Something’s always brewing in Detroit. Anxious to get back to its glory years, the city continues to play the Comeback Kid little by little, much to the eye rolls of the rest of America. But what these people don’t realize is that Detroit is the barometer for America and, when Detroit goes down, so does America. So, if you were downtown visiting the Detroit Concours d’Elegance, you would have known that Detroit’s right on track.
Historically, the event has been held at the Meadow Brook Hall from 1979-2010. Then the Concours moved to the Inn at St. Johns in the Detroit suburb of Plymouth. In 2021, Hagerty, the automotive lifestyle brand, bought the Concours d’Elegance of America (as it was last called at St Johns) and put on its first production for 2022.
Unlike past Concours, Hagerty made theirs a weekend extravaganza full of automotive events. On Saturday, September 17, there was a Cars & Community event at Comerica Park that contained micro shows like Radwood, Concours d’Lemons, club shows, Hagerty Ride & Drive and Kid Zone. Sunday was the big Kahuna of American concours events, Hagerty’s maiden voyage of automotive history at the Detroit Institute of Arts.
The classes were as follows:
Prewar American Classics
Cars of Harley Earl
Cars of Woodward Avenue
Prewar European Classics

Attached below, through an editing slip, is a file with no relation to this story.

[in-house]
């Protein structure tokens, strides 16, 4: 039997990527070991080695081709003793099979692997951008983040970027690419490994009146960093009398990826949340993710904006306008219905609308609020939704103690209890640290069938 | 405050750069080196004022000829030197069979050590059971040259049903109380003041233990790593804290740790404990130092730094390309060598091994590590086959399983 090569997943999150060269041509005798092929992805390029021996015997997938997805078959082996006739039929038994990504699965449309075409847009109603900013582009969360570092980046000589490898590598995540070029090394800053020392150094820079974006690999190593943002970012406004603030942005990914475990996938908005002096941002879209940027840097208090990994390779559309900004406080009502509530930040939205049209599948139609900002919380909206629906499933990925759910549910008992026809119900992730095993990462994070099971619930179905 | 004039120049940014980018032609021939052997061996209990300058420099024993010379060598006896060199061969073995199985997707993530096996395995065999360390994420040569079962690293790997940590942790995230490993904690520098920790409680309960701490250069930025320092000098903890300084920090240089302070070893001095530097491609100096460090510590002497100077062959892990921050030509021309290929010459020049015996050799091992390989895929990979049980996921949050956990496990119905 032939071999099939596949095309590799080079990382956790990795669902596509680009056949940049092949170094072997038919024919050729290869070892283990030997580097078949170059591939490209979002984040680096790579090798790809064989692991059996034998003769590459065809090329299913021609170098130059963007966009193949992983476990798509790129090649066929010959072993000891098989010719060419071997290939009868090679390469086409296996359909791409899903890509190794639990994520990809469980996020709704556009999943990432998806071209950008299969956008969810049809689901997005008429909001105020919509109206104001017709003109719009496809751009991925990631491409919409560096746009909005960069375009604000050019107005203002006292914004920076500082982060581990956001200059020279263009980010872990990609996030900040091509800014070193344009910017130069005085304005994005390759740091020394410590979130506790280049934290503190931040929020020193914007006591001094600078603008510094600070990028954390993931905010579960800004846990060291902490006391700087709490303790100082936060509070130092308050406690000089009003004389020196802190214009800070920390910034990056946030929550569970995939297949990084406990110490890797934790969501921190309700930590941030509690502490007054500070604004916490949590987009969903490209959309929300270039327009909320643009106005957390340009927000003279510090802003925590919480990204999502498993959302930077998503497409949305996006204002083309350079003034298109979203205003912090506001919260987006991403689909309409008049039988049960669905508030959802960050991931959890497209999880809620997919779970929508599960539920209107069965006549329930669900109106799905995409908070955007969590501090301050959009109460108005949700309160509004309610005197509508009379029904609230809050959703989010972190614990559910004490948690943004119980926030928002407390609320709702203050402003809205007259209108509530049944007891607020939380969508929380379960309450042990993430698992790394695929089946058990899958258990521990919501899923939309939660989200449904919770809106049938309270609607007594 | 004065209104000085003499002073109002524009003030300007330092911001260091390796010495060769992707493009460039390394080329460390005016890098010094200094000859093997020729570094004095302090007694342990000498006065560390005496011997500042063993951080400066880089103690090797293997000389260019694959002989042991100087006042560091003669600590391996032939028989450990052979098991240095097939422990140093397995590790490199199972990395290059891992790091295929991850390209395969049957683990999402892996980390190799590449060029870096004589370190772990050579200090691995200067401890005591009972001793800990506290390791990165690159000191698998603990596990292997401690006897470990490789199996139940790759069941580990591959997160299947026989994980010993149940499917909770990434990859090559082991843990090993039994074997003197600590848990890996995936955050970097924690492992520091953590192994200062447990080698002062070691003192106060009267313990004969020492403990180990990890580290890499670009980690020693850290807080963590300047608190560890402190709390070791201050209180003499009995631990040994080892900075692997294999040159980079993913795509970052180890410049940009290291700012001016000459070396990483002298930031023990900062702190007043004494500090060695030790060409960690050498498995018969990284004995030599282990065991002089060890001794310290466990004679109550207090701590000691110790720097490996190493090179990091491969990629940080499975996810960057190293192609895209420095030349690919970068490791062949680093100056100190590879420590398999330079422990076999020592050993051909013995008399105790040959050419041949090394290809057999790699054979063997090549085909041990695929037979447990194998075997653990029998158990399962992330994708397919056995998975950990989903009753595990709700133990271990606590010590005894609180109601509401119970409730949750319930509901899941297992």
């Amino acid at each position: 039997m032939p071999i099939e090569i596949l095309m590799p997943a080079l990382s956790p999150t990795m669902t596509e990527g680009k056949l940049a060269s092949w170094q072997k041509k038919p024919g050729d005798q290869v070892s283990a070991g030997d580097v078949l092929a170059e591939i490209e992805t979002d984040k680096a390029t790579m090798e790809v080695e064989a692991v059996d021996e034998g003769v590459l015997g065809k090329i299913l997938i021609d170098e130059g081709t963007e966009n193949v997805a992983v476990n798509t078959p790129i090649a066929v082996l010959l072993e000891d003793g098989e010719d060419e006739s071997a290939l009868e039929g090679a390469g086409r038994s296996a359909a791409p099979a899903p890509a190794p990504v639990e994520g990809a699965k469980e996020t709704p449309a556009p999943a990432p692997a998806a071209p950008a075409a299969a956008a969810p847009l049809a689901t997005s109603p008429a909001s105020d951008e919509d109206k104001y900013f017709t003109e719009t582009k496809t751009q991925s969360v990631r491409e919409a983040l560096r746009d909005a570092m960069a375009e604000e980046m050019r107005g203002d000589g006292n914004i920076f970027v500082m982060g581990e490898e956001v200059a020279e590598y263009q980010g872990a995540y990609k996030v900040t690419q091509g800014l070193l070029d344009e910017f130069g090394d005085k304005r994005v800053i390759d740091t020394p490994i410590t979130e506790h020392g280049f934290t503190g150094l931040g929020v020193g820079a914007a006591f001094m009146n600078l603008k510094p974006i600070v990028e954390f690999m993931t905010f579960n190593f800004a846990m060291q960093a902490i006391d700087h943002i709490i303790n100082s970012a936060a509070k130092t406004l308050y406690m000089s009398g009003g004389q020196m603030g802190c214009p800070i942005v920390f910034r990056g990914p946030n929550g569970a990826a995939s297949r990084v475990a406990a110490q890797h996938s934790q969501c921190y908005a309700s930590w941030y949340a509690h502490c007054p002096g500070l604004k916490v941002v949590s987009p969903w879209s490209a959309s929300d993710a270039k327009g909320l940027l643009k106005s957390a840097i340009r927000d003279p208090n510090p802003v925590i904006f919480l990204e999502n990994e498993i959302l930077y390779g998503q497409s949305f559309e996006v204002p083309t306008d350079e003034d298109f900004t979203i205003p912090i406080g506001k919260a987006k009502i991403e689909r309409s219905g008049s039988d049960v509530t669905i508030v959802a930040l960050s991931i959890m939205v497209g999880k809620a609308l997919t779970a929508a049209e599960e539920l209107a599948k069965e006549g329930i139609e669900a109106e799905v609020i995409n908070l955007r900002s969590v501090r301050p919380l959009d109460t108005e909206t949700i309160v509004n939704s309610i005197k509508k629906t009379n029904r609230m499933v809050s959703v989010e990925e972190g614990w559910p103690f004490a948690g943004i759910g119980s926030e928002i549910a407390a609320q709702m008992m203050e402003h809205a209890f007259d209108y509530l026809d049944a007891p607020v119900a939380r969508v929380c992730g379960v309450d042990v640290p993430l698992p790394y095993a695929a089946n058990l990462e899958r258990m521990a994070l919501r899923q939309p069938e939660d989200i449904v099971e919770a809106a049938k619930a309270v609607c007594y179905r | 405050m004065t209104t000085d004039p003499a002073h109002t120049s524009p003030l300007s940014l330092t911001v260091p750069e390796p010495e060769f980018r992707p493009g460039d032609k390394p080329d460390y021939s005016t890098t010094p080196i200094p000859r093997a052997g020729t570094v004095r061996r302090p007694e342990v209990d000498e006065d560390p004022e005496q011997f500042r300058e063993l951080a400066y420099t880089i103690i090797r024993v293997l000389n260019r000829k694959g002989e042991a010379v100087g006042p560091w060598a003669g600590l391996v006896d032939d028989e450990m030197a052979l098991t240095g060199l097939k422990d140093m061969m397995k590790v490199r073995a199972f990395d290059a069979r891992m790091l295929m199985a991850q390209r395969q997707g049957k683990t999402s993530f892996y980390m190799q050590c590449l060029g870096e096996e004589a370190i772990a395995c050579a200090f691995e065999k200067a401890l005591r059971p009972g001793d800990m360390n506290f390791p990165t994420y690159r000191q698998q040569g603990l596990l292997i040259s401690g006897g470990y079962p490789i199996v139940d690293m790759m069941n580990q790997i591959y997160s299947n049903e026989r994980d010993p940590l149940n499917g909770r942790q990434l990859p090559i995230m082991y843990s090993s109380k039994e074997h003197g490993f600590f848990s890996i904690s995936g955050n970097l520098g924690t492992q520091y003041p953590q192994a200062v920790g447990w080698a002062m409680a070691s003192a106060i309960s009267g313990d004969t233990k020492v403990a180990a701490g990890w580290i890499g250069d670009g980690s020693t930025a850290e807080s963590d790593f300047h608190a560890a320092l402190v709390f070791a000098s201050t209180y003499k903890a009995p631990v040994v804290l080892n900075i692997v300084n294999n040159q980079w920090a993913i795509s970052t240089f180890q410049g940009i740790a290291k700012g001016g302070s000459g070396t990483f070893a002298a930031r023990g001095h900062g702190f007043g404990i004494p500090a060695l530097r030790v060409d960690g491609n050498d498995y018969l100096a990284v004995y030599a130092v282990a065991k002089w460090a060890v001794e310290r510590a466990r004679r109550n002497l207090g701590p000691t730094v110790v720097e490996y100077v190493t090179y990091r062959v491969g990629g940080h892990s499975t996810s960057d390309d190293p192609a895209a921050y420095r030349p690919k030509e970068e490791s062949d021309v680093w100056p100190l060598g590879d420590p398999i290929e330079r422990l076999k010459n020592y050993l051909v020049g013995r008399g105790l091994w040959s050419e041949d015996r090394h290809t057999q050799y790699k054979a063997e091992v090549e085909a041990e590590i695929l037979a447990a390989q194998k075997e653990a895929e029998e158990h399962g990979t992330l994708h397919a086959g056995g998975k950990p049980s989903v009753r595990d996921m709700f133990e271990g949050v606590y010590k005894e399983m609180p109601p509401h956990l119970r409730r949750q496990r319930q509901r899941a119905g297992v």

Modern European Classics
Modern Hot Rods
Limited Production Chryslers from 1950-70s
Limited Production Fords from 1950-70s
Limited Production GM from 1950-70s
Orphan Cars — Postwar Packard
Orphan Cars — Postwar Studebaker
American Sports Cars from 1950-60s
Italian Sports Cars
Take a gander at the below images and see for yourself how Hagerty reimagined the Concours.
Lead Writer Diego Rosenberg is a native of Wilmington, Delaware and Princeton, New Jersey, giving him plenty of exposure to the charms of Carlisle and Englishtown. Though his first love is Citroen, he fell for muscle cars after being seduced by 1950s finned flyers—in fact, he’s written two books on American muscle.
But please don’t think there is a strong American bias because foreign weirdness is never far from his heart. With a penchant for underground music from the 1960-70s, Diego and his family reside in the Southwest.